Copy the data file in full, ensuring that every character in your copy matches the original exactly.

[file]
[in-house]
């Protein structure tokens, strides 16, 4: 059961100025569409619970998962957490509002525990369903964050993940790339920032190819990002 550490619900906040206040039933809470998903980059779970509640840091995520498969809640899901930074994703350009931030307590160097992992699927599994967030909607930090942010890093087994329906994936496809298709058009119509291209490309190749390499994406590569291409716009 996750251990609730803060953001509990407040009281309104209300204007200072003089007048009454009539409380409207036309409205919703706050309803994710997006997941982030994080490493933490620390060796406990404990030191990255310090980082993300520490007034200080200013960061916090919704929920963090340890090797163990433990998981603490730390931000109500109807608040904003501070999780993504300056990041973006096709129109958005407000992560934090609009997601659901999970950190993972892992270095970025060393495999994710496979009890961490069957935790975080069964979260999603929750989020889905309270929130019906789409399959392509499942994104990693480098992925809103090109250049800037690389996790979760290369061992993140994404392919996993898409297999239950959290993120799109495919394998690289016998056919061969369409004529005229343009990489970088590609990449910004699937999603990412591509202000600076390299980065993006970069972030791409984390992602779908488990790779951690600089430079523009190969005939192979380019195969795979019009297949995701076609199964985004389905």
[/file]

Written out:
[in-house]
């Protein structure tokens, strides 16, 4: 059961100025569409619970998962957490509002525990369903964050993940790339920032190819990002 550490619900906040206040039933809470998903980059779970509640840091995520498969809640899901930074994703350009931030307590160097992992699927599994967030909607930090942010890093087994329906994936496809298709058009119509291209490309190749390499994406590569291409716009 996750251990609730803060953001509990407040009281309104209300204007200072003089007048009454009539409380409207036309409205919703706050309803994710997006997941982030994080490493933490620390060796406990404990030191990255310090980082993300520490007034200080200013960061916090919704929920963090340890090797163990433990998981603490730390931000109500109807608040904003501070999780993504300056990041973006096709129109958005407000992560934090609009997601659901999970950190993972892992270095970025060393495999994710496979009890961490069957935790975080069964979260999603929750989020889905309270929130019906789409399959392509499942994104990693480098992925809103090109250049800037690389996790979760290369061992993140994404392919996993898409297999239950959290993120799109495919394998690289016998056919061969369409004529005229343009990489970088590609990449910004699937999603990412591509202000600076390299980065993006970069972030791409984390992602779908488990790779951690600089430079523009190969005939192979380019195969795979019009297949995701076609199964985004389905």